[Opinion] A conflict of interest?
By Matthew Epsom
January 31, 2021
One of New Zealand's diplomatic relations is actually not with another country, but with a peculiar legal corporate person under international law called the Holy See.
The Holy See is often mistakenly referred to as the Vatican. However, the Vatican and the Holy See are not the same things.
Vatican City is a sovereign country whose ruler happens to be the pope. The pope has absolute unchecked power within his realm which makes Vatican City the world's only elected non-hereditary absolute monarchy, and the pope, effectively, a king.
The reason why we seldom hear about the king of Vatican City is because while pope and king are two distinct offices, they just happen to be occupied by the same person at the same time.
The pope is also bishop of Rome, but because he is pope, he has a special throne with its own special name called the Holy See. This throne oversees all other thrones of Catholic bishops worldwide. It effectively constitutes the universal ecclesiastical jurisdiction of the worldwide Catholic Church. In other words, the Holy See is the authority and structure of the Catholic Church operating across the globe.
Catholic tradition claims that the Holy See was founded in the first century by saints Peter and Paul. But Mussolini actually created the current entity when he struck a deal with Pope Pius XI in 1929, giving the land of Vatican City to the Catholic Church. What the Pope and Mussolini created was a legal corporate person in international law with a sovereign geographical territory, Vatican City, under its jurisdiction.
To better explain this phenomenon, by way of analogy, imagine that a powerful international company had a CEO who convinced the New Zealand Crown to give one of its islands to the company. The CEO then made that island a new country and established himself as absolute monarch. He then moved his corporate headquarters to the island so that the company's global outreach could benefit the country, and the laws of the country could benefit the company. As for himself, depending on the situation, sometimes it's good to be CEO of the company, and other times it's good to be king of the country.
So the next time you hear the words “Holy See”, think Catholic Church Incorporated in which the pope is its CEO. And when someone speaks of the Vatican as the Catholic Church's government and global outreach, think Holy See.
But the odd thing about this setup is the fact that the Holy See maintains special bilateral diplomatic relations with about 180 sovereign states, including New Zealand. It also performs multilateral diplomacy with multiple intergovernmental organisations. In other words, New Zealand recognises the company — the Catholic Church Incorporated — and not the country, Vatican City. We also sign concordats and treaties with that global company.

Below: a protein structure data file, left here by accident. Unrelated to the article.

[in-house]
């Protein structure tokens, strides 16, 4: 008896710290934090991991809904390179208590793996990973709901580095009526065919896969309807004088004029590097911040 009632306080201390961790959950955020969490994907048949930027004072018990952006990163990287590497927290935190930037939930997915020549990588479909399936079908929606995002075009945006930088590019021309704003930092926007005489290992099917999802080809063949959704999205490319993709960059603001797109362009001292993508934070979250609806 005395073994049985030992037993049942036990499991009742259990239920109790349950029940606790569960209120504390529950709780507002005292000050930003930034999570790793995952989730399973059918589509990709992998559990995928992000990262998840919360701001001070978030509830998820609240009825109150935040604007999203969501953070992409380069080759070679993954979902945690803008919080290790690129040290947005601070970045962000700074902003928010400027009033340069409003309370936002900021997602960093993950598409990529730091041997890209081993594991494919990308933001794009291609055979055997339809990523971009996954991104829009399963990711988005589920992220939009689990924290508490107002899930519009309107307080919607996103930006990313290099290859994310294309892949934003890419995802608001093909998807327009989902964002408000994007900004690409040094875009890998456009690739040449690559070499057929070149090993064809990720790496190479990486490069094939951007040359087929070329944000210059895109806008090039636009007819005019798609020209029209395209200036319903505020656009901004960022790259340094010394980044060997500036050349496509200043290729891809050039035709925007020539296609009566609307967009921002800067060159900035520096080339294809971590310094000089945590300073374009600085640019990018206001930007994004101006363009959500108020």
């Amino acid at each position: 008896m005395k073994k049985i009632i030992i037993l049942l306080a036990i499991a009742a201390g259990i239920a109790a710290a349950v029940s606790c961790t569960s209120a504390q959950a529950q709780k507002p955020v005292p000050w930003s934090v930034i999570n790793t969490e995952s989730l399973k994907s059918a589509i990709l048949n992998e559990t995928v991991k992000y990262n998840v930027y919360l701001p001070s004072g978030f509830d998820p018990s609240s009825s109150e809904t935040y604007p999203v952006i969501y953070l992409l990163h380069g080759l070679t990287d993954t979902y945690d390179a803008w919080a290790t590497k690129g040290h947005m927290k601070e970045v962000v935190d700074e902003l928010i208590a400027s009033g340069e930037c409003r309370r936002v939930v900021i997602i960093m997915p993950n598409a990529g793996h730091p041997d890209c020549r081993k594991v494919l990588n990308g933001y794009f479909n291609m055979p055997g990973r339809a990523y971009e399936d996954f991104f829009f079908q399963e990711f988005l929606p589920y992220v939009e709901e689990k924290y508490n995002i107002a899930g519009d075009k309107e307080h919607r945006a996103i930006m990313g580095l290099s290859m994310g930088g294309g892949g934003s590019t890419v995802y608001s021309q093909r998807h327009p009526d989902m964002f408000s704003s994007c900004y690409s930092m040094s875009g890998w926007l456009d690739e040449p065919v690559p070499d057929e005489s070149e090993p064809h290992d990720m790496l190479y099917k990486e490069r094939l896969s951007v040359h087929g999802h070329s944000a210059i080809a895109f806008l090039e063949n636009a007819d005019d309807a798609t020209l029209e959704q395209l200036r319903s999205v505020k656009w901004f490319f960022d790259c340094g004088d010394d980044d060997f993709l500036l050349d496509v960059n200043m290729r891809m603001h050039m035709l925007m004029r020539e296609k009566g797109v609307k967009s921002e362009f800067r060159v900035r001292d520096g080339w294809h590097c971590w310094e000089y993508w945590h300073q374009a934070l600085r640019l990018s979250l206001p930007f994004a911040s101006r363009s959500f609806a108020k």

Stranger still, the Holy See claims a need to exercise its mission in full freedom when dealing with every interlocutor. Though because of its history and influence, such claims have never been subjected to any critical examination. Thus, the Holy See has been able to escape the scrutiny applied to all sovereign states, one of which it is not.
In fact, the Holy See, otherwise Catholic Church Incorporated, has been able to use all the privileges granted to it by real states to hide a multitude of very serious crimes, the most odious being the systemic rape of helpless and innocent children by its priests, bishops and even cardinals around the world, and the cover-up of those crimes.
Therefore, as New Zealand's Royal Commission of Inquiry into Abuse in Care looks into what happened to children, young people and adults at risk in the care of the Catholic Church in New Zealand, perhaps the commission could investigate the Holy See's non-compliance with international conventions in respect of child abuse by its personnel, along with the role of the Catholic Church's laws and internal regulations in impeding child protection, and even its insurance contracts being used to indemnify itself against legal liability from survivor complaints — not to mention how “Te Houhanga Rongo/A Path To Healing”, the NZ Catholic Church's redress scheme for victims of clergy and religious sexual abuse, helps the Church, rather than the victims.
Let's see if the commission would recommend that the Government break ties with such a criminal organisation operating in our country, claiming tax exemptions while it has used its diplomatic immunity and other privileges to hide its crimes and shield its paedophiles.
If our Government would perform such a courageous and honourable act, then New Zealand would become the first country in the world to get it right. If it doesn't, then even the Government itself could be complicit in the Catholic Church's systemic child sexual abuse scandal, ongoing coverup, and deception.